It is helpful to know the basics of shoulder anatomy in order to understand how these injuries occur. The shoulder complex is made up of three bones: the scapula (shoulder blade), clavicle (collar bone), and humerus (arm bone). The actual shoulder joint is where the scapula and humerus meet and is surrounded by various ligaments, which hold the bones together and limit excessive movement. Overlying this are the muscles, specifically the rotator cuff muscles that surround the joint and stabilize the humerus into the shoulder socket during active use of the arm.
When the shoulder dislocates, the ligaments in the front of the shoulder tear, causing pain and at least some loss of function in the affected arm. Although the ligaments may heal, the result is a shoulder that has even more laxity and instability than prior to the injury. Many athletes and active individuals will experience multiple occurrences of dislocation after the first event due to the increasingly unstable shoulder. Successive dislocations, because of the increased amount of instability in the joint, often take significantly less force to occur. Whereas the first dislocation is usually the result of a traumatic force upon the shoulder, subsequent dislocations could result from ordinary, athletic or heavy use of the arm.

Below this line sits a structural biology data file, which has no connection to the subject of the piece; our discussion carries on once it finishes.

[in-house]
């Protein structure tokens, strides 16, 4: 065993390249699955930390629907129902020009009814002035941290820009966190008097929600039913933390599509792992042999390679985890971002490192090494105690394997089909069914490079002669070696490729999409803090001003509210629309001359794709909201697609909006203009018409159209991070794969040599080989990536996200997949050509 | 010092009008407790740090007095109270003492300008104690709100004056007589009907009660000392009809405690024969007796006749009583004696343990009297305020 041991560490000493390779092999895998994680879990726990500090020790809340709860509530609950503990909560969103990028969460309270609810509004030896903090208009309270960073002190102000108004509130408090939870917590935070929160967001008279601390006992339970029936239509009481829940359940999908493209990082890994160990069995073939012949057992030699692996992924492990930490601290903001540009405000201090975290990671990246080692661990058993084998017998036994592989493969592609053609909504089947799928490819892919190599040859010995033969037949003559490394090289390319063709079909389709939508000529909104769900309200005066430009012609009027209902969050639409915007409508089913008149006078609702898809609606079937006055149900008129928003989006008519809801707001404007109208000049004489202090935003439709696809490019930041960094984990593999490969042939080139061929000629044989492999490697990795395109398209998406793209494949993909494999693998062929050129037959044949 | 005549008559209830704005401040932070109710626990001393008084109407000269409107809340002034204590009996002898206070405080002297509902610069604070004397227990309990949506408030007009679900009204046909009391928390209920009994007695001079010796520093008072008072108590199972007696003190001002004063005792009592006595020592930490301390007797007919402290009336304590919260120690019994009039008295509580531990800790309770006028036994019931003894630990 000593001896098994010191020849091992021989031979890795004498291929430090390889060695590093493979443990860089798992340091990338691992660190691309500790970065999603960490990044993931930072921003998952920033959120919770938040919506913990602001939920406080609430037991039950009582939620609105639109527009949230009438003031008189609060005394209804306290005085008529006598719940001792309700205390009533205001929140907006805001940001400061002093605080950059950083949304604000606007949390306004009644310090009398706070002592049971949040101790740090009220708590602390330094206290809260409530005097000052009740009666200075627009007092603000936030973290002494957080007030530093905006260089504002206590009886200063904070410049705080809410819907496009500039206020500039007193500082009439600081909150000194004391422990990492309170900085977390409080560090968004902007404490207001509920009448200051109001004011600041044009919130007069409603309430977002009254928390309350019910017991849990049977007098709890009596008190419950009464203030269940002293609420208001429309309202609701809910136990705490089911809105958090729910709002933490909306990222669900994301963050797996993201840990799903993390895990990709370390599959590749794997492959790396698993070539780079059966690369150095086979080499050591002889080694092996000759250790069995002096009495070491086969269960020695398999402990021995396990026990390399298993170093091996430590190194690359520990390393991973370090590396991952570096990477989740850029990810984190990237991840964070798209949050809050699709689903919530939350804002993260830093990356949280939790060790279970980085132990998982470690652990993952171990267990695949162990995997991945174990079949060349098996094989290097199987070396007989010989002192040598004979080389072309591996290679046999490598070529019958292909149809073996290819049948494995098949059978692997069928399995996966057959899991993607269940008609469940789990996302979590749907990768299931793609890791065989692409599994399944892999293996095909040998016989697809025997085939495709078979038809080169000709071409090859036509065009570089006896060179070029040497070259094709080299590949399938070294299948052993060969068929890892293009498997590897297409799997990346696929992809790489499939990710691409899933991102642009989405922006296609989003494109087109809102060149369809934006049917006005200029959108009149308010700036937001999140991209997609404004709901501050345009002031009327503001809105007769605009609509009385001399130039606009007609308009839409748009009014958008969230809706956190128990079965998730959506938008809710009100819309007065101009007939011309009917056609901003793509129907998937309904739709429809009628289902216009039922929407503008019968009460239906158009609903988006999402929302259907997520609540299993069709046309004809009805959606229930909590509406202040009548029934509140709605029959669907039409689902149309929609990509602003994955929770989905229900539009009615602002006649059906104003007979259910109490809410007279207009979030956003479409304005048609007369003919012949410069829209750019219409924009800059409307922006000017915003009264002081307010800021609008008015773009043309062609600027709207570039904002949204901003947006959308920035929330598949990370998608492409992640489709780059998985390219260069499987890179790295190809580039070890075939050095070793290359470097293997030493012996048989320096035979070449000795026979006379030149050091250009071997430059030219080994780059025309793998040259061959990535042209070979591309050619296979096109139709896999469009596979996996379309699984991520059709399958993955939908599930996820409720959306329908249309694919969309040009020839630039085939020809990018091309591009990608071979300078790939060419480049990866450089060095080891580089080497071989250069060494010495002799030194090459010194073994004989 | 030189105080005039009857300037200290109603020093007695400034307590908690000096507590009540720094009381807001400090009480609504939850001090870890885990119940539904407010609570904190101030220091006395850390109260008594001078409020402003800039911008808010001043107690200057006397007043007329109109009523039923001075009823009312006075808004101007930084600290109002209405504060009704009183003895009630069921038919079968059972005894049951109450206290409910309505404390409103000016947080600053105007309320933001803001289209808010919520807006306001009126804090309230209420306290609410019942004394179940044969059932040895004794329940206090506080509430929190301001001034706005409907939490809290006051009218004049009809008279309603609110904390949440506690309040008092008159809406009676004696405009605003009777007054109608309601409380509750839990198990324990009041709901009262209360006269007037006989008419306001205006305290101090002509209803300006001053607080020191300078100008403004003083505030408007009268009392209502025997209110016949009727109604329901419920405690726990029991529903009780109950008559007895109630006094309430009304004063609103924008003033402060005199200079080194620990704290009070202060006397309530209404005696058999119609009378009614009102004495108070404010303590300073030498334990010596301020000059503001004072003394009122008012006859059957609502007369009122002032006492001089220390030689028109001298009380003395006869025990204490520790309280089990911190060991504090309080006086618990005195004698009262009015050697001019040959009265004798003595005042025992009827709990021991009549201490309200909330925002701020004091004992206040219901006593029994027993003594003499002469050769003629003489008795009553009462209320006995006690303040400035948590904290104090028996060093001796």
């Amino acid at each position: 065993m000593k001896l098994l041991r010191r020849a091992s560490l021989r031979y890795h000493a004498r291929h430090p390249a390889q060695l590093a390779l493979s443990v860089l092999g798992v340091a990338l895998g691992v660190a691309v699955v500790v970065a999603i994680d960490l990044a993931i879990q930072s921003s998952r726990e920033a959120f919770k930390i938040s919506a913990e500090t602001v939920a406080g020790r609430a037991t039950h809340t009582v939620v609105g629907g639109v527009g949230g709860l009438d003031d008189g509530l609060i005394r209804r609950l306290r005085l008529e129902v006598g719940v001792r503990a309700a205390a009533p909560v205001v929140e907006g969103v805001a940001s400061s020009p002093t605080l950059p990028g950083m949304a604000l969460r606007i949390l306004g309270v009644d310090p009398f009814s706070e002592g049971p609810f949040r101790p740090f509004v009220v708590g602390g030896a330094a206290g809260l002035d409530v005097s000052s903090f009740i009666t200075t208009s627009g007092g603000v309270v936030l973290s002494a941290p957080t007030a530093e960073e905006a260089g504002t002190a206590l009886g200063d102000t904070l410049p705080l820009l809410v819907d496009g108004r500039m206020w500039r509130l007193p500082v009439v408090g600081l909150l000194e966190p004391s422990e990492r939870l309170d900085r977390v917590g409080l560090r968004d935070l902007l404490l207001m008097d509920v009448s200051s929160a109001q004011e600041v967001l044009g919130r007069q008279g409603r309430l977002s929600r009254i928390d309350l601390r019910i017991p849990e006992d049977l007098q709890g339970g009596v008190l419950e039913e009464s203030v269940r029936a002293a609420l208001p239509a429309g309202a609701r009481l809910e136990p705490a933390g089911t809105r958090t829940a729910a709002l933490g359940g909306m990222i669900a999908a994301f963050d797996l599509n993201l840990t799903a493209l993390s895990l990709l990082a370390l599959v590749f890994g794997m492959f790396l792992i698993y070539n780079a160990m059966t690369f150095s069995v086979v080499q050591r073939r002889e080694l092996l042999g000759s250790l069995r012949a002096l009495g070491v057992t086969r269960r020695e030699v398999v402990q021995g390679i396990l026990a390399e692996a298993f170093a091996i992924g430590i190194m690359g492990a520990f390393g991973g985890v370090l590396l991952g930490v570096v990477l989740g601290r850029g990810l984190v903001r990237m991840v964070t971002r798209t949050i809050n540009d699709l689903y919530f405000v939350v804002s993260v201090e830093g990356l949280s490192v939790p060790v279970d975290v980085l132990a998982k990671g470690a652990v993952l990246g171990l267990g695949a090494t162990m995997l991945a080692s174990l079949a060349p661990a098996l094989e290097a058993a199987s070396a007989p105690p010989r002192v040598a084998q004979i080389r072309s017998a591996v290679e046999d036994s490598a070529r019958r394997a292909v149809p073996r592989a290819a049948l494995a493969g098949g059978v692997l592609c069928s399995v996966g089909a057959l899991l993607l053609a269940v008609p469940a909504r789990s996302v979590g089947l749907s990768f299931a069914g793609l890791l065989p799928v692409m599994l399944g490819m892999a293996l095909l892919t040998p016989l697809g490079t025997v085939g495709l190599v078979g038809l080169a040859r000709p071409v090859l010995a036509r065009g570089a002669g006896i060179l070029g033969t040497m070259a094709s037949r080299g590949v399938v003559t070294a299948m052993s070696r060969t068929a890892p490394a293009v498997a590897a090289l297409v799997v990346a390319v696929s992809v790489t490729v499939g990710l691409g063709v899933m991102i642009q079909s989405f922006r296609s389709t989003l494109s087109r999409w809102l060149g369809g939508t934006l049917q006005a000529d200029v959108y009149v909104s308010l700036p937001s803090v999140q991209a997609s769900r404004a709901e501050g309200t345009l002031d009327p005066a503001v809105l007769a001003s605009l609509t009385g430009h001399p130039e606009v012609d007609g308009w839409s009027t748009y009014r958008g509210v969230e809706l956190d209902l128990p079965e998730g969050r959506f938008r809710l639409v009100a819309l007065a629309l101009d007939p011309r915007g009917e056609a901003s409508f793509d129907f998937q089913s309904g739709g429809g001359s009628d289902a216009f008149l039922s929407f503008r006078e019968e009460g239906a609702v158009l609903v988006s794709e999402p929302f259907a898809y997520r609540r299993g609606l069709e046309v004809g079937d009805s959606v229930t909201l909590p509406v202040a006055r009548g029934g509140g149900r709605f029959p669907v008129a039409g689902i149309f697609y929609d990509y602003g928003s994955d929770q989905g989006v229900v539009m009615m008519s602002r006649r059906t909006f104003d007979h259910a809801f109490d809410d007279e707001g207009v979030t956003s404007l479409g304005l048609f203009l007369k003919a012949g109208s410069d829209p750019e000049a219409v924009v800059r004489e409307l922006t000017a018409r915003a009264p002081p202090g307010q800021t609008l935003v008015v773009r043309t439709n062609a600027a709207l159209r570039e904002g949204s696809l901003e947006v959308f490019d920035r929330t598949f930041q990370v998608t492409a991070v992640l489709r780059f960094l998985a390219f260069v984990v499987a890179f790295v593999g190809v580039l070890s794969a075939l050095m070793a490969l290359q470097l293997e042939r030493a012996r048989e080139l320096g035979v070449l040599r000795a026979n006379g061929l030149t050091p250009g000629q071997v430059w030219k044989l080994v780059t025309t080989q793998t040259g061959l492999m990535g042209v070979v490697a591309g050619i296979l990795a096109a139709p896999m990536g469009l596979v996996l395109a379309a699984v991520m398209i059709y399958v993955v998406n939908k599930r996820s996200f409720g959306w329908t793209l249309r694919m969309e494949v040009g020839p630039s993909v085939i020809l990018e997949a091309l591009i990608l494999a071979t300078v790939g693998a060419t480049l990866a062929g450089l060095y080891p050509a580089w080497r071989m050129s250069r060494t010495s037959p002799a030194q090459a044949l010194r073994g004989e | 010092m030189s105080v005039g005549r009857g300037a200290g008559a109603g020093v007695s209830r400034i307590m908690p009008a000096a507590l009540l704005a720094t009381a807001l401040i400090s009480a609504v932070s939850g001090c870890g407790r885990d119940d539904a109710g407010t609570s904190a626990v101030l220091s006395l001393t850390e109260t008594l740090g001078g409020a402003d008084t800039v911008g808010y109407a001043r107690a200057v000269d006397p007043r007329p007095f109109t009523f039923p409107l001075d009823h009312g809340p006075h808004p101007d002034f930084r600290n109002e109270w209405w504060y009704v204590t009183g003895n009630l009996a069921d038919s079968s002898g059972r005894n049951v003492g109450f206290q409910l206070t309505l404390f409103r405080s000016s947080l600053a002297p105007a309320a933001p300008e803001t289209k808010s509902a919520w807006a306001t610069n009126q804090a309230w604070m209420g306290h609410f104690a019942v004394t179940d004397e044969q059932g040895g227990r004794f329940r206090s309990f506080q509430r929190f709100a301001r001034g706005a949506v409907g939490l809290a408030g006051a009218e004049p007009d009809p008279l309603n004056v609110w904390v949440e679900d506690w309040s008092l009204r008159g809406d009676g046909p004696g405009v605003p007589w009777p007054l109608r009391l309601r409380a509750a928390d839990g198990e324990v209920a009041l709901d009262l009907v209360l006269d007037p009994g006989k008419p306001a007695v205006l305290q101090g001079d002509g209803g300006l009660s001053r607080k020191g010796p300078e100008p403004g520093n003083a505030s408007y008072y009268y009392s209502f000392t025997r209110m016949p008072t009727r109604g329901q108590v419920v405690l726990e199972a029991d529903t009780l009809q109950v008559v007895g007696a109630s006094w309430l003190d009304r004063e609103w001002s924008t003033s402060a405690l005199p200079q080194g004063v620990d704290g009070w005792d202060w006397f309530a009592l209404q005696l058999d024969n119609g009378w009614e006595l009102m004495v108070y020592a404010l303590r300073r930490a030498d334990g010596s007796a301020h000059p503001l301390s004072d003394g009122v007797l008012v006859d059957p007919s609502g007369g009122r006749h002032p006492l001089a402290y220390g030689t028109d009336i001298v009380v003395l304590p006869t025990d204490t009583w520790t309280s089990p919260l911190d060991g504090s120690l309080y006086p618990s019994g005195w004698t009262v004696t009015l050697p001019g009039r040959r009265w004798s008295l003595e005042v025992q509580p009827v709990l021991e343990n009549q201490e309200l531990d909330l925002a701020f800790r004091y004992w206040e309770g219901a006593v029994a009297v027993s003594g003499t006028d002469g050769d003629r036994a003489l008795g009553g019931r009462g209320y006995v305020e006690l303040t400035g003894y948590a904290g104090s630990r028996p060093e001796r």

Athletes may experience 2nd and 3rd dislocations with the act of throwing a ball or quickly raising the arm for a jump shot. Another common condition that may exist with shoulder dislocation is a SLAP tear, which is a tear to a structure in the shoulder known as the glenoid labrum. The labrum is a cartilage rim, similar to an O-ring, which covers the outside edge of the shoulder socket. This acts to deepen the socket and give the shoulder some extra stability. But under the extreme force of a shoulder dislocation, the labrum can be torn from the bone, creating a painful injury with reduced motion and strength of the arm.
Labral tears often produce a clicking or popping with shoulder motion, along with apprehension in the overhead ranges. Because these cartilaginous structures do not have a great blood supply, they often do not heal on their own and may require surgical intervention to re-attach the labrum to the bone.
There are many treatment options available for these types of shoulder injuries. Some are non-surgical such as physical therapy, while more extensive injuries may require surgical repair. Be sure to contact an orthopedic specialist that offers both surgical and non-surgical options.